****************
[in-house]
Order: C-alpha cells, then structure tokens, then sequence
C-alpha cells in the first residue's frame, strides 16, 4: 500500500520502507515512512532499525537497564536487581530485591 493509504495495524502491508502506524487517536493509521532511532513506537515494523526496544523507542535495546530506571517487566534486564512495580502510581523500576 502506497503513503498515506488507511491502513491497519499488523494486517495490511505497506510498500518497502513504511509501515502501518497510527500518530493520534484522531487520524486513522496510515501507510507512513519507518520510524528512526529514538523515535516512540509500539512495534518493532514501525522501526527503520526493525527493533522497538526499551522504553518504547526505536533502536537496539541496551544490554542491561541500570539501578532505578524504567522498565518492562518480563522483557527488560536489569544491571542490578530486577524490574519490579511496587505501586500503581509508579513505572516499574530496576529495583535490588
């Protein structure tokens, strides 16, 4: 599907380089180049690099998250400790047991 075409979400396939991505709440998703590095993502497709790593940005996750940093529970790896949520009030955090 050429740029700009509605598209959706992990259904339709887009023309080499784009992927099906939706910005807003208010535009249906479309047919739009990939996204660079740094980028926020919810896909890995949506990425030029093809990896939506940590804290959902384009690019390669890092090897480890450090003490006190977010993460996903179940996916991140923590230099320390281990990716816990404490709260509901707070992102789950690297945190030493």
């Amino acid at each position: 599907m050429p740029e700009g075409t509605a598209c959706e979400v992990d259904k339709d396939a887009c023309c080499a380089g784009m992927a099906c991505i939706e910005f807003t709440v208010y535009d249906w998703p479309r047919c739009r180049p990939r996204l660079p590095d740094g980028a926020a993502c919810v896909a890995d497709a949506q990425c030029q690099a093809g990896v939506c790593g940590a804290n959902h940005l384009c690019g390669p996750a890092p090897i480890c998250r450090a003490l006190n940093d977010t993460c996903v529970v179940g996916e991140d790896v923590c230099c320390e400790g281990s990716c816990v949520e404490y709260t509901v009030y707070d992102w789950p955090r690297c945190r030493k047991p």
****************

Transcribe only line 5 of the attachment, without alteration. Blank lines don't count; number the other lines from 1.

């Amino acid at each position: 599907m050429p740029e700009g075409t509605a598209c959706e979400v992990d259904k339709d396939a887009c023309c080499a380089g784009m992927a099906c991505i939706e910005f807003t709440v208010y535009d249906w998703p479309r047919c739009r180049p990939r996204l660079p590095d740094g980028a926020a993502c919810v896909a890995d497709a949506q990425c030029q690099a093809g990896v939506c790593g940590a804290n959902h940005l384009c690019g390669p996750a890092p090897i480890c998250r450090a003490l006190n940093d977010t993460c996903v529970v179940g996916e991140d790896v923590c230099c320390e400790g281990s990716c816990v949520e404490y709260t509901v009030y707070d992102w789950p955090r690297c945190r030493k047991p």